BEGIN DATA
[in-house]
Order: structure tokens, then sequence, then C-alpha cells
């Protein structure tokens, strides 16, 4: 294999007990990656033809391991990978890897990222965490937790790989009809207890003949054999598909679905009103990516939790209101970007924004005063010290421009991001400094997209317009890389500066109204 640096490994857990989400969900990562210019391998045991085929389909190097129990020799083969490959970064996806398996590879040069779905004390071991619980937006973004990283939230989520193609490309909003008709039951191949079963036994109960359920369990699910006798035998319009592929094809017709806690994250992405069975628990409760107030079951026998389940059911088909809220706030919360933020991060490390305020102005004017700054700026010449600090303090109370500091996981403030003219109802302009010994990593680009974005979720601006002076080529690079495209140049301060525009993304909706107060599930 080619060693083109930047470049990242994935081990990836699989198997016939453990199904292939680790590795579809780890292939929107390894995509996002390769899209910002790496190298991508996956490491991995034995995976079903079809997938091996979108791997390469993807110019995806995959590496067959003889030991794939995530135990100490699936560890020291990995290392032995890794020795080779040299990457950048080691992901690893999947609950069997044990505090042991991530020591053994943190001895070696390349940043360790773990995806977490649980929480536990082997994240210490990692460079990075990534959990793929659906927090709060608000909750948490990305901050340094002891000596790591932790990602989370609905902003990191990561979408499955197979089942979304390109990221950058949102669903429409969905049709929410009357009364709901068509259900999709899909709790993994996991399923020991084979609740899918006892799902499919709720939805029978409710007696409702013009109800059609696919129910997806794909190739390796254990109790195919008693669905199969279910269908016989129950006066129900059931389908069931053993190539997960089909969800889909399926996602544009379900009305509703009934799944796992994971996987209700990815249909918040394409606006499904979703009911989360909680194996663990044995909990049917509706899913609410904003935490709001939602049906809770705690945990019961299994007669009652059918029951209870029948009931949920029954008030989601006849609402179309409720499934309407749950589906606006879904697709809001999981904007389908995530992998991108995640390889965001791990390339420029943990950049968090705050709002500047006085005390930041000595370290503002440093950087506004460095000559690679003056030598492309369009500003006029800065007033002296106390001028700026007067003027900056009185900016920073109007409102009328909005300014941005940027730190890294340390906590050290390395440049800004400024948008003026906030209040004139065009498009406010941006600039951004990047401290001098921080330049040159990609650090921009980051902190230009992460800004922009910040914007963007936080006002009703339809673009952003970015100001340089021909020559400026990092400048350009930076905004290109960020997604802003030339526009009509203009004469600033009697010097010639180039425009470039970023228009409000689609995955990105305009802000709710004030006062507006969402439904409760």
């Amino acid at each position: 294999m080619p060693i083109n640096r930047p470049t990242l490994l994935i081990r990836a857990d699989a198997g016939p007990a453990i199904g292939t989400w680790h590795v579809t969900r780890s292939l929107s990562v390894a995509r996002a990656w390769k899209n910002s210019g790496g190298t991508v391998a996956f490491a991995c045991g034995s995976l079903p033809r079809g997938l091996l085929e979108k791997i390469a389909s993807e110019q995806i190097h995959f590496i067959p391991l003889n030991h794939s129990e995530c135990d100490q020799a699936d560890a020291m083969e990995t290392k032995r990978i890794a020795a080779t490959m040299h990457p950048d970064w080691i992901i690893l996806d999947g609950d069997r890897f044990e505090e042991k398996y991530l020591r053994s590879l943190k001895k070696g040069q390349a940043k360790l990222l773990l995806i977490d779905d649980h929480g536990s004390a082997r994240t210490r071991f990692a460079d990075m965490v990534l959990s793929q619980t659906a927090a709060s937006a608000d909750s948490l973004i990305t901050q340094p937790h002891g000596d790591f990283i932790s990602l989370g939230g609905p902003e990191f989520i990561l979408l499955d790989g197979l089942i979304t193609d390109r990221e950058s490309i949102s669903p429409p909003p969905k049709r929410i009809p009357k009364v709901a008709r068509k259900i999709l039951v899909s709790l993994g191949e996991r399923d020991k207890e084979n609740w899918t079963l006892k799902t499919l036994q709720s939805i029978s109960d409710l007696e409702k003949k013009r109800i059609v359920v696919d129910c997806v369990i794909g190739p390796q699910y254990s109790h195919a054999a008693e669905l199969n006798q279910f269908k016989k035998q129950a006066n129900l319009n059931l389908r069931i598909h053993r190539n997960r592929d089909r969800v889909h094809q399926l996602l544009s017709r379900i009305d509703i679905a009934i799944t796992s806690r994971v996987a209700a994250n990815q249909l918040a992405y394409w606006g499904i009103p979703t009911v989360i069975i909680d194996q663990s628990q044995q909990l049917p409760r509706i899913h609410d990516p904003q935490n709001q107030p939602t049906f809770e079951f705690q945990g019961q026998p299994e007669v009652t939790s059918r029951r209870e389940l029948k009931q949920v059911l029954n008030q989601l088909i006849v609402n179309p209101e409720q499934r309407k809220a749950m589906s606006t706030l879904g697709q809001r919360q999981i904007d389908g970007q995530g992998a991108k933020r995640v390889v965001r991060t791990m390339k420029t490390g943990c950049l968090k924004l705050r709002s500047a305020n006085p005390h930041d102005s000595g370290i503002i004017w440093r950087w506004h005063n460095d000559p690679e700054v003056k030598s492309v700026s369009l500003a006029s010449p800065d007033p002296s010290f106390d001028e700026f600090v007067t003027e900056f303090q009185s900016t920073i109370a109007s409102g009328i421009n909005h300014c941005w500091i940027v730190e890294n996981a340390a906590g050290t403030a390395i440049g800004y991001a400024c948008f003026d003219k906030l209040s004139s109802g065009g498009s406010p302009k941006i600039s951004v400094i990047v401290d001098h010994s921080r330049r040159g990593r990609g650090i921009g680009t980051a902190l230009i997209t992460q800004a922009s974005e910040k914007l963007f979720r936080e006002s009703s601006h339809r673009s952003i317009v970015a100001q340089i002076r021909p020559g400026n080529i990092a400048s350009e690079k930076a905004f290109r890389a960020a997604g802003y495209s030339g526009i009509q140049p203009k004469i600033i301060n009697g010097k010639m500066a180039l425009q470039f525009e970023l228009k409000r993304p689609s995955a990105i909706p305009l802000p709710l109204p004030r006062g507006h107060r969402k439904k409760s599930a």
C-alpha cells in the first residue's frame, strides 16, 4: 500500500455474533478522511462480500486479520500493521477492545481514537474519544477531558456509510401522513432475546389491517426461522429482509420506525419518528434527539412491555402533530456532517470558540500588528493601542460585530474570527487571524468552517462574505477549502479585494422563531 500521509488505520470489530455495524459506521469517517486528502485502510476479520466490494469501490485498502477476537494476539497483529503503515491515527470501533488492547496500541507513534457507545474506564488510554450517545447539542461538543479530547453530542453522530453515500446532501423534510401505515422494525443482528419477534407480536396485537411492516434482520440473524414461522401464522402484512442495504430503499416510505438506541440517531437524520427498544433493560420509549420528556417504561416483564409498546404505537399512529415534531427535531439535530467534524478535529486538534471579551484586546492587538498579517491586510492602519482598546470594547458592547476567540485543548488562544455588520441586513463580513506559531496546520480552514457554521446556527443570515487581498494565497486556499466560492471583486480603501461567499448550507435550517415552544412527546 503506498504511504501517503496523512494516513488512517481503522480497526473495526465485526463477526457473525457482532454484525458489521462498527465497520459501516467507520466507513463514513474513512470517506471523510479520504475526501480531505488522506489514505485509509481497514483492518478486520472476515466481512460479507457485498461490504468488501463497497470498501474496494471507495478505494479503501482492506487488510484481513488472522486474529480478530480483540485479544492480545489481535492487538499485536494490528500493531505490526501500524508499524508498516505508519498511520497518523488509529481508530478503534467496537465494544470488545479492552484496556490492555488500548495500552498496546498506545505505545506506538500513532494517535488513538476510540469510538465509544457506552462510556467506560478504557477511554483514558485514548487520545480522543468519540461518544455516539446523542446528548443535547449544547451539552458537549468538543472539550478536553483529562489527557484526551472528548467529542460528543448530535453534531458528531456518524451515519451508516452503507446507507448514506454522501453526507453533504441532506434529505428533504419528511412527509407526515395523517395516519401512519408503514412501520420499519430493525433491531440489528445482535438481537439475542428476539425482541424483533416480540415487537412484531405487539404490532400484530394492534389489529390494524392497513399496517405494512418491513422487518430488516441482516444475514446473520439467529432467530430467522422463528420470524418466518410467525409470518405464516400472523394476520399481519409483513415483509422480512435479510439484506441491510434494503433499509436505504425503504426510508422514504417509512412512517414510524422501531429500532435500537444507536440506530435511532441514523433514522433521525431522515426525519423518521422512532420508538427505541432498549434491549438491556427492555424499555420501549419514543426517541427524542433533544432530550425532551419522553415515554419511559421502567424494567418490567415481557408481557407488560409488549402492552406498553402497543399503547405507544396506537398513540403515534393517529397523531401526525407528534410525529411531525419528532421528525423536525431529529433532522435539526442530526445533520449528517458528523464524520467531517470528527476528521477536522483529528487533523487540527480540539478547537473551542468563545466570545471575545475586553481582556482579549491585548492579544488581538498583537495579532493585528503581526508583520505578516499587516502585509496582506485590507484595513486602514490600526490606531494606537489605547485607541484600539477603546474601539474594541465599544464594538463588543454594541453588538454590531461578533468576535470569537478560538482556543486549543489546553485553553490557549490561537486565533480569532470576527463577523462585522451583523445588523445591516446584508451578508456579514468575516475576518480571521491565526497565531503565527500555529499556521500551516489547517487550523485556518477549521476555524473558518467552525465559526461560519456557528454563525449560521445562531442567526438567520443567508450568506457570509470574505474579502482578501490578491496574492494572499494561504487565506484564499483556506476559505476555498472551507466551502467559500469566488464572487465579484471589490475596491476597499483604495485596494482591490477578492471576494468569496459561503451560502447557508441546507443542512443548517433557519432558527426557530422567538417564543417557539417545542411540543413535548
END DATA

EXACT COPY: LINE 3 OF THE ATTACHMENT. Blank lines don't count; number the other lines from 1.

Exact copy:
């Protein structure tokens, strides 16, 4: 294999007990990656033809391991990978890897990222965490937790790989009809207890003949054999598909679905009103990516939790209101970007924004005063010290421009991001400094997209317009890389500066109204 640096490994857990989400969900990562210019391998045991085929389909190097129990020799083969490959970064996806398996590879040069779905004390071991619980937006973004990283939230989520193609490309909003008709039951191949079963036994109960359920369990699910006798035998319009592929094809017709806690994250992405069975628990409760107030079951026998389940059911088909809220706030919360933020991060490390305020102005004017700054700026010449600090303090109370500091996981403030003219109802302009010994990593680009974005979720601006002076080529690079495209140049301060525009993304909706107060599930 080619060693083109930047470049990242994935081990990836699989198997016939453990199904292939680790590795579809780890292939929107390894995509996002390769899209910002790496190298991508996956490491991995034995995976079903079809997938091996979108791997390469993807110019995806995959590496067959003889030991794939995530135990100490699936560890020291990995290392032995890794020795080779040299990457950048080691992901690893999947609950069997044990505090042991991530020591053994943190001895070696390349940043360790773990995806977490649980929480536990082997994240210490990692460079990075990534959990793929659906927090709060608000909750948490990305901050340094002891000596790591932790990602989370609905902003990191990561979408499955197979089942979304390109990221950058949102669903429409969905049709929410009357009364709901068509259900999709899909709790993994996991399923020991084979609740899918006892799902499919709720939805029978409710007696409702013009109800059609696919129910997806794909190739390796254990109790195919008693669905199969279910269908016989129950006066129900059931389908069931053993190539997960089909969800889909399926996602544009379900009305509703009934799944796992994971996987209700990815249909918040394409606006499904979703009911989360909680194996663990044995909990049917509706899913609410904003935490709001939602049906809770705690945990019961299994007669009652059918029951209870029948009931949920029954008030989601006849609402179309409720499934309407749950589906606006879904697709809001999981904007389908995530992998991108995640390889965001791990390339420029943990950049968090705050709002500047006085005390930041000595370290503002440093950087506004460095000559690679003056030598492309369009500003006029800065007033002296106390001028700026007067003027900056009185900016920073109007409102009328909005300014941005940027730190890294340390906590050290390395440049800004400024948008003026906030209040004139065009498009406010941006600039951004990047401290001098921080330049040159990609650090921009980051902190230009992460800004922009910040914007963007936080006002009703339809673009952003970015100001340089021909020559400026990092400048350009930076905004290109960020997604802003030339526009009509203009004469600033009697010097010639180039425009470039970023228009409000689609995955990105305009802000709710004030006062507006969402439904409760």